Lowering Drinking Age Law Didn't Reverse Negatives
Lowering Drinking Age Law Didn't Reverse Negative Trends
Progressive Party Press Statement
Press leader Jim Anderton
Progressive leader Jim Anderton says that the empirical evidence since the 1999 decision by Parliament to lower the legal drinking age to 18 suggests that the change didn't reverse negative social indicators as many had hoped at the time.
Jim Anderton was commenting on the third report by the Ministry of Justice on the effects of lowering the minimum drinking age released today.
"The last report, published in 2002, concluded that the time frame at that time was too short for conclusive analysis although the 2002 report did note that apprehensions for disorderly behaviour by those under 20 years of age had continued to increase.
"Today's report says negative social trends that existed before the legal age was lowered have continued unabated.
"It seems clear that young people who are drinking alcohol in this country are drinking both more frequently, and in higher volumes, especially in the 14-17 year old category.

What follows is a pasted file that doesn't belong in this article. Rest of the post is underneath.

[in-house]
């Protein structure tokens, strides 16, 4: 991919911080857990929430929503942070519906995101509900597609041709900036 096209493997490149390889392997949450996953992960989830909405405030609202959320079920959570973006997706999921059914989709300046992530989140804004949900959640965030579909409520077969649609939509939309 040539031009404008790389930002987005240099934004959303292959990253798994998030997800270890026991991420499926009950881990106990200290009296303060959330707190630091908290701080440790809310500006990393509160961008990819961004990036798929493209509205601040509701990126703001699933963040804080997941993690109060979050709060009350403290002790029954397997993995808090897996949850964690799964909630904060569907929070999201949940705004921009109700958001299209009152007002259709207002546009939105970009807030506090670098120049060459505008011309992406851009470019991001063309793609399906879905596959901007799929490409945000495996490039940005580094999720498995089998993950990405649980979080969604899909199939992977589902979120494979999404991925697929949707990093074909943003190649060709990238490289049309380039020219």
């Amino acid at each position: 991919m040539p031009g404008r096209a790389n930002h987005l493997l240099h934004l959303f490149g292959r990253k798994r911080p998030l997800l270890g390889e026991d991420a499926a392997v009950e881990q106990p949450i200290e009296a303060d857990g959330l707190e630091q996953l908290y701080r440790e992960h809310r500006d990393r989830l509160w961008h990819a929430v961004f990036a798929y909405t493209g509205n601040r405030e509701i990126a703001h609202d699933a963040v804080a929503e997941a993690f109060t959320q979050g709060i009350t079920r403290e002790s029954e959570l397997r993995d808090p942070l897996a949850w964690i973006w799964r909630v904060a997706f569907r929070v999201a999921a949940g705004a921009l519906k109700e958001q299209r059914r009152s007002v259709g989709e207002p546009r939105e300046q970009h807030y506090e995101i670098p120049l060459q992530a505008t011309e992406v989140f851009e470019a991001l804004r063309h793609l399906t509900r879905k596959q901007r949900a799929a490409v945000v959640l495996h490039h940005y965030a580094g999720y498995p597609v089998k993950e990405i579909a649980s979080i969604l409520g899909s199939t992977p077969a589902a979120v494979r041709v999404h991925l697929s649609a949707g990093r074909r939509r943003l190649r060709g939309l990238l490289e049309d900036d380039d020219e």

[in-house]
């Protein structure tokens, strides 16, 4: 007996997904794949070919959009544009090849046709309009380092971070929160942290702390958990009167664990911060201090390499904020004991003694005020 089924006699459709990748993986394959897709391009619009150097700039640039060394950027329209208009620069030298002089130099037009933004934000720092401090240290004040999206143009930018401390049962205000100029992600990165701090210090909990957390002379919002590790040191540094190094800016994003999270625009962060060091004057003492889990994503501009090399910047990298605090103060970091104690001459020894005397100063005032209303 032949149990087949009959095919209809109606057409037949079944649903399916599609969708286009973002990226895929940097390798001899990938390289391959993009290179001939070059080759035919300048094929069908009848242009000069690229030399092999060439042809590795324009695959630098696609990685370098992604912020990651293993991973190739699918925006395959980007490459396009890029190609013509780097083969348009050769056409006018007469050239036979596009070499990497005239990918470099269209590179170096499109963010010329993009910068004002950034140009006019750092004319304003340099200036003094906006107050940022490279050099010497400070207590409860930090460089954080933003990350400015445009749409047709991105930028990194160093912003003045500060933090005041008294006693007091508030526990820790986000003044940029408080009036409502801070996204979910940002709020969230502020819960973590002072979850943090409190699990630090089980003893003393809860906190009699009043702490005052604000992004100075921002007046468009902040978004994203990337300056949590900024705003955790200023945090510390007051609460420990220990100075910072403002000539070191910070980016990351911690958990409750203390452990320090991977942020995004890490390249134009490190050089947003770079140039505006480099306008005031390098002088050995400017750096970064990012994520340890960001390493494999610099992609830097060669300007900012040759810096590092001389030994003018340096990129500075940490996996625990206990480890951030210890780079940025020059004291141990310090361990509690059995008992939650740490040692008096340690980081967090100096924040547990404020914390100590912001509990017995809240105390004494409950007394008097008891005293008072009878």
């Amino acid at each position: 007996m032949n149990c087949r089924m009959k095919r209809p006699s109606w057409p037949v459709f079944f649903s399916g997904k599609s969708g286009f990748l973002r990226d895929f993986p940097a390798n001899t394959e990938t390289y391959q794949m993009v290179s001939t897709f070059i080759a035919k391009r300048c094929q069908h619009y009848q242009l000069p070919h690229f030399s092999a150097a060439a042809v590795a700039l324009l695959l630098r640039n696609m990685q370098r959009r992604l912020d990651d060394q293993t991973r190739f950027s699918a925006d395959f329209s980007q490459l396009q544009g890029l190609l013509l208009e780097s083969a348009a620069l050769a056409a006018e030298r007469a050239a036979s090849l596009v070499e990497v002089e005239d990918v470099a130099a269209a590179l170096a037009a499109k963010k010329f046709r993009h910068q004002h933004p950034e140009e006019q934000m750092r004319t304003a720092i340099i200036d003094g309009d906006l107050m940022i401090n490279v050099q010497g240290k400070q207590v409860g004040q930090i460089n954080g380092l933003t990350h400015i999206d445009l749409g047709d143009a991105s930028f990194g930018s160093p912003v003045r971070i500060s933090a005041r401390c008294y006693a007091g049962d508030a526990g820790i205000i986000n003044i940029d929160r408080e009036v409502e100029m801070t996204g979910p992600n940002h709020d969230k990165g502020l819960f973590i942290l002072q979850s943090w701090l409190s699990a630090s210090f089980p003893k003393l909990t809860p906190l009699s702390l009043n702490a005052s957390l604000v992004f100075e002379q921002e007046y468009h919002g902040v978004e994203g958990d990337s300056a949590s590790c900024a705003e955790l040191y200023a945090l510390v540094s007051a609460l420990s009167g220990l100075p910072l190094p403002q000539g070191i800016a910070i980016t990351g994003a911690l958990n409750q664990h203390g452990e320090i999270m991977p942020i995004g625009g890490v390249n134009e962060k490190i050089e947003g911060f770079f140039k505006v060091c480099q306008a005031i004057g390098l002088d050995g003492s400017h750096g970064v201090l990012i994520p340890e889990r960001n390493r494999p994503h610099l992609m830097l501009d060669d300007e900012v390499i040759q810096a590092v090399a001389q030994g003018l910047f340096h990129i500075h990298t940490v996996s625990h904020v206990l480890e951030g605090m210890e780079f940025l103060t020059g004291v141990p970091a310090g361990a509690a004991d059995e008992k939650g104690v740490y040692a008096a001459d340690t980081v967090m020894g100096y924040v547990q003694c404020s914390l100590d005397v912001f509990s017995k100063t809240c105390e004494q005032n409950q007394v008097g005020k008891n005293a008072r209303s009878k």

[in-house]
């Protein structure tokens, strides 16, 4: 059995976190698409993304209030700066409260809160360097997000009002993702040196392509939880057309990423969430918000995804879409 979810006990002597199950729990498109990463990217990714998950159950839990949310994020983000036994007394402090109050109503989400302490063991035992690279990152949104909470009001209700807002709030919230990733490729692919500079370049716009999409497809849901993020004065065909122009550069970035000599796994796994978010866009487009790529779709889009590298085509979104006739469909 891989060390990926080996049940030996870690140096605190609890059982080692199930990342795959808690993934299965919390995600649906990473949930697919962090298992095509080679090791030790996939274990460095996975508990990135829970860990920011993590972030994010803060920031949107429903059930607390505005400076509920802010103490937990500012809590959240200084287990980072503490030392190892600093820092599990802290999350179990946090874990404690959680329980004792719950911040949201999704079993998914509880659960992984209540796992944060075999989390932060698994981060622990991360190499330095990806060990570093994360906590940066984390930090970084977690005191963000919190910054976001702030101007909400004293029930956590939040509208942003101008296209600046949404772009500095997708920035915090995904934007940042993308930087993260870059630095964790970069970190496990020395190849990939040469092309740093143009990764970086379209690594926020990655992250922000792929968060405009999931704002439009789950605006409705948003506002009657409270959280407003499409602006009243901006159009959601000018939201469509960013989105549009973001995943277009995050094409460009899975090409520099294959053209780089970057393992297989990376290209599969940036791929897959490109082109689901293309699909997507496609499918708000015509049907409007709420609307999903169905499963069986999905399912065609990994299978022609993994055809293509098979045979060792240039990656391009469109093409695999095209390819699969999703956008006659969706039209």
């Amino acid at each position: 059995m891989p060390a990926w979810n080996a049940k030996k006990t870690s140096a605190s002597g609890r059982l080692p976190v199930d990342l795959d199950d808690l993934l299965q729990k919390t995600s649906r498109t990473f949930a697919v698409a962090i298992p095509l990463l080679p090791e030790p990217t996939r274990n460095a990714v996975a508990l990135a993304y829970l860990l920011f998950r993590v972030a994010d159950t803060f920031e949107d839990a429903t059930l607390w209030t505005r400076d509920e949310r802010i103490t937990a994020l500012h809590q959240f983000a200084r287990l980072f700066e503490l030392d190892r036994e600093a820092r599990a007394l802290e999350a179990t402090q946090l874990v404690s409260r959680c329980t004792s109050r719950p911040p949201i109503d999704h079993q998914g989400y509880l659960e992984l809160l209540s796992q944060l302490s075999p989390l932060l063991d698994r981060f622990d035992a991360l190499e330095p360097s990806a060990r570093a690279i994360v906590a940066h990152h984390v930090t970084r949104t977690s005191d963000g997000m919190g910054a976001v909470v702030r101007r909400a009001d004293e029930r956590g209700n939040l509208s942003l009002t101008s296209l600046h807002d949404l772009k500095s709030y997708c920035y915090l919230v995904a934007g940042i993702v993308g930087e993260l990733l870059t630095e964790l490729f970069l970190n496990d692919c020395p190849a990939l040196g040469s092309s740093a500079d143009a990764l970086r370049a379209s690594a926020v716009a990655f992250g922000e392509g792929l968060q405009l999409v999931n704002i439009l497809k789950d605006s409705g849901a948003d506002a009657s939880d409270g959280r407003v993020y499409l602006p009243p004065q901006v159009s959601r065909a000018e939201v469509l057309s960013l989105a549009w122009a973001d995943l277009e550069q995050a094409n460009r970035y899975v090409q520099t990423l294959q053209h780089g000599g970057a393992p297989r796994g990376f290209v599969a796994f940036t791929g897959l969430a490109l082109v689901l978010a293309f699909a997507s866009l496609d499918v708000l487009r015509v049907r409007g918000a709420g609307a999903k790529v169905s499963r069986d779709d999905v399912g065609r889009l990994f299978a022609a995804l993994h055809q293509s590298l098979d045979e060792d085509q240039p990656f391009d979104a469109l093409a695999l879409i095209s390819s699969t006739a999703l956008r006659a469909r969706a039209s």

"Many Police districts believe this is due to the fact that lowering the drinking age has made it easier, and in higher volumes, especially in the 14-17 year old category.
"The question is, do we continue to wait for more evidence over time, or should we act on the anecdotal evidence in the statistics which, on balance, indicate that the lowering of the legal drinking age has not had the beneficial impact many of us had hoped for but may even have had a detrimental effect on young people's drinking behaviour," the Progressive leader said.
"Problem drinking is New Zealand's Number One drug problem, with enormous personal, social and economic implications.
"I believe that we should adopt a precautionary approach to all big social challenges and am therefore signaling that I am moving to the view that Parliament should seriously consider supporting any bid to raise the legal drinking age back up to 20 years," the Progressive leader said.